In embodiments, the coating 25 is formed via physical vapor deposition (“PVD”), e.g., magnetron sputtering processes, which is described in detail below. Referring particularly to FIG. 3A, an enlarged view of section 3A of FIG. 3, the ceramic coating 25 is deposited as small particles, e.g., 100 nm or less, such as 1-10 nm, and preferably smaller than the gross morphological features of the coating or layer such as depressions or pores 29 in the coating and/or rough surfaces. In embodiments, the particles bond at contact points forming a continuous coating that is an amalgamation of the particles. The second coating 27 formed, e.g., of a polymer can be applied to fill in the depressions or pores so that the polymer and the ceramic can form an interpenetrating network, which helps mechanically fix the polymer to the ceramic or enhances adhesion of the polymer to the ceramic. In embodiments, the thickness of the coating 25 is selected to be about 10 nm to 1000 nm, and the ratio of the pore volume to the total volume of solid and pores (e.g., porosity) is selected to be about 10 to 85%. The depth of pores is selected to be the same as the thickness of coating 25 or less. The diameter or average width of pores is selected to be about 10 nm to 1000 nm. In embodiments, the coating thickness can be up to about 5 μm and the average pore diameter about 10 nm-5 microns.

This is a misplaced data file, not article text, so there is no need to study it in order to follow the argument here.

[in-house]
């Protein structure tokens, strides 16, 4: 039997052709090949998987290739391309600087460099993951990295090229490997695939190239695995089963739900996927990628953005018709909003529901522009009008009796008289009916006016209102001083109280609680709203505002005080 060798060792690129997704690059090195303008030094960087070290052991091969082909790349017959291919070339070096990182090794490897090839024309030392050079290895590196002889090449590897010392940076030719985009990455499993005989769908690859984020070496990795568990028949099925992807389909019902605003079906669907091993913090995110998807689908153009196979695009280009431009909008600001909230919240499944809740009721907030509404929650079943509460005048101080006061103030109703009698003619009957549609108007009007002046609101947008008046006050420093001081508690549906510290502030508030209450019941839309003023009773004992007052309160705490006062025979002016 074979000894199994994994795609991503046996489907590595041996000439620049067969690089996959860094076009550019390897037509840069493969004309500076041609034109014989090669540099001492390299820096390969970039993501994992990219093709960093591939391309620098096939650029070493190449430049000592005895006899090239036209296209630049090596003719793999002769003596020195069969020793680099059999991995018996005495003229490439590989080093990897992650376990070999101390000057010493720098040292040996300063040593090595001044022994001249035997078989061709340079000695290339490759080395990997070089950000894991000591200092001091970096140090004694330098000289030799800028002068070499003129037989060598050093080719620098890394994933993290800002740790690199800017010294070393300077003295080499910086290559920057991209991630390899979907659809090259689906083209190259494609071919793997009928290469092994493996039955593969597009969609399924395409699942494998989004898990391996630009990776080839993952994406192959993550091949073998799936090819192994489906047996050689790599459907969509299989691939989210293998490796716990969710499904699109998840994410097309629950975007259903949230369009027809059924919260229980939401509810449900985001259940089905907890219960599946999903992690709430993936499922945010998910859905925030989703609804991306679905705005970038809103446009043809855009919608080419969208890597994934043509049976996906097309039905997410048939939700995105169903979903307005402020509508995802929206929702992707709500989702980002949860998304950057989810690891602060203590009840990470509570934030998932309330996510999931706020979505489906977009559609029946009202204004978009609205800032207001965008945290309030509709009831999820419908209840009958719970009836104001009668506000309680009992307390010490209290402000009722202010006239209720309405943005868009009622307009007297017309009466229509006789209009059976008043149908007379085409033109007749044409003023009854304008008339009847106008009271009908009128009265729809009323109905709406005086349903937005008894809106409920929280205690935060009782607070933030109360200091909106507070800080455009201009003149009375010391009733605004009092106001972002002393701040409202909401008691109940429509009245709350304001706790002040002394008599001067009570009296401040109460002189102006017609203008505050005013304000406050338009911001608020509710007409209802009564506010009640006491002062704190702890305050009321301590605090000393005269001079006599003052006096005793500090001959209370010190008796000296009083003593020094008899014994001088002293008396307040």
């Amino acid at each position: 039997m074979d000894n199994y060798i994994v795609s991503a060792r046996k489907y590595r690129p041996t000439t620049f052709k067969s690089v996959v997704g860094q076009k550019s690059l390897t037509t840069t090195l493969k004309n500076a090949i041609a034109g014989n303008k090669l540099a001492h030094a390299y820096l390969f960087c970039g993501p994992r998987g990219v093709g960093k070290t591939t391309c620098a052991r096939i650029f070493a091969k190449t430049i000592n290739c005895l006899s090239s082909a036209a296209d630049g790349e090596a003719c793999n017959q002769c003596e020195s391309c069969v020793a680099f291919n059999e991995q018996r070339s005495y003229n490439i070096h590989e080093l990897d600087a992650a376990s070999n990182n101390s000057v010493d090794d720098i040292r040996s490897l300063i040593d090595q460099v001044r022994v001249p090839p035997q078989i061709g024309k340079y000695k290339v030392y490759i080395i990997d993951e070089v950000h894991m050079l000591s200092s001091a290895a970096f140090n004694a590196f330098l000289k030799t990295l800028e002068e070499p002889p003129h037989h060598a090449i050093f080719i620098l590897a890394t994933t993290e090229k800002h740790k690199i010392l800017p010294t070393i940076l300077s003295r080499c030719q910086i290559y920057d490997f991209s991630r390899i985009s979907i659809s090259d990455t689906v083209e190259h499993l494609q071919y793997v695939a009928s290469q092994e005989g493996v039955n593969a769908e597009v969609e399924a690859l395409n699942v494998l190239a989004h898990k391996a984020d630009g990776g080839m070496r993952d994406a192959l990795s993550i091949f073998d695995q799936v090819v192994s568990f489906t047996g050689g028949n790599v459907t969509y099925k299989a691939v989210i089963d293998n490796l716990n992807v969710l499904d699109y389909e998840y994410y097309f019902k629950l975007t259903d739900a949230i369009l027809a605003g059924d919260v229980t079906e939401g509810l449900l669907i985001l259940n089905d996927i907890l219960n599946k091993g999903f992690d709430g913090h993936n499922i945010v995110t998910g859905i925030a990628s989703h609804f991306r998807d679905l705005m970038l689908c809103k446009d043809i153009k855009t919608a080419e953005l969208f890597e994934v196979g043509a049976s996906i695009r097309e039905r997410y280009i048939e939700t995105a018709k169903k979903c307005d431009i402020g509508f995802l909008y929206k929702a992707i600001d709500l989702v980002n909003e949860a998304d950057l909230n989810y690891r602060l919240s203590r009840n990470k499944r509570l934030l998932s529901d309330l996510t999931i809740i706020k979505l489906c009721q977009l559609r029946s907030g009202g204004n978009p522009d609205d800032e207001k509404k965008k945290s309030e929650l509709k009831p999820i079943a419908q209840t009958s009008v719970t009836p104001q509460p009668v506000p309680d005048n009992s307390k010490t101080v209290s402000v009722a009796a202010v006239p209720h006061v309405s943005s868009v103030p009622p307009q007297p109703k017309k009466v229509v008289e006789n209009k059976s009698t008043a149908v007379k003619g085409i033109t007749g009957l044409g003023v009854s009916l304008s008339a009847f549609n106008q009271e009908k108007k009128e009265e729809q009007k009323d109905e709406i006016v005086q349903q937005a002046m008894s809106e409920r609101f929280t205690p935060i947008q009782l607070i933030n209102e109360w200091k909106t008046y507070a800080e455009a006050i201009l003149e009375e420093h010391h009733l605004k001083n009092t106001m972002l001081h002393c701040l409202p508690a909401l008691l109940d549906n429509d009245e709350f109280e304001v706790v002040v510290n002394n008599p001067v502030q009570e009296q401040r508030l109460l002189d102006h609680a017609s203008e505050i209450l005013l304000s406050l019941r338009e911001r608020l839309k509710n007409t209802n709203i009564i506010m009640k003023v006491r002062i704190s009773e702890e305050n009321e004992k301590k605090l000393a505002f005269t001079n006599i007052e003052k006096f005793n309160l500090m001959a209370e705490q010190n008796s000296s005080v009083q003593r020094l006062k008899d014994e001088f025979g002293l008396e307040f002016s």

Referring to FIGS. 4A-4C, cross-sectional views of a region of a stent wall illustrate an exemplary procedure of forming a stent. Referring particularly to FIG. 4A, the stent wall includes a body 21, over which is formed a protocoating 30 of a composition including a first materials 31 (slashes) and a second material 33 (squares) on a selected side of the stent wall, such as the abluminal side. In embodiments, the composition is selected so that the first and second materials can be co-deposited onto the stent via, e.g., a PVD process, while they are separable afterwards due to their different chemical and/or physical properties. For example, referring particularly to FIG. 4B, the second material 33 can be an extractable material (e.g., a water-soluble salt) and be removed under a selected condition (e.g., soaking in water or an aqueous solution with a suitable pH value), leaving behind a porous coating formed of the first material (e.g., a water-insoluble material such as IROX) which is relatively stable. Once the extractable or elutable material is removed, depressions or pores 34 are formed where the second material used to be in the protocoating 30, increasing surface roughness and thus enhancing adhesion of a polymer to the coating. The porosity of the resultant porous coating can be selected by controlling the relative amount of the two materials deposited or composition of the protocoating, and the pore size (e.g., pore diameter, depth, and pore volume) can be selected by controlling the size of the domain in which the extractable material is defined by the more stable material of the protocoating or the crystal size of the extractable material. For example, starting with a protocoating composition of 50% of a ceramic and 50% of a salt by volume and an average salt domain size of 100 nm in diameter can result in a porous coating with a porosity of about 50% and an average pore diameter of about 100 nm. In some embodiments, the composition of the protocoating and/or the domain size of the extractable material can vary at different depth of the protocoating by, e.g., changing operating parameters of the deposition system during the deposition process. As a result, the porosity and/or pore size of the resultant coating can be variable through the depth or thickness of the coating. One application of such a configuration allows for controlling the drug release in more complex manners when the pores are loaded with a drug. Referring particularly to FIG. 4C, the pores may also provide a mechanical interlocking function as to allow formation of an interpenetrating network of a third material 35 (e.g., a polymer) and the first material 31, to enhance polymer adhesion to the stent. In embodiments, material 35 can be a drug-eluting polymer or polymer precursor, and can be applied to the first material 31 by, e.g., rolling, dipping, spraying, vapor deposition (e.g., PVD), pressing, brushing, laminating, contact printing, inkjet printing, meniscus gravure coating, sputtering, and electroplating.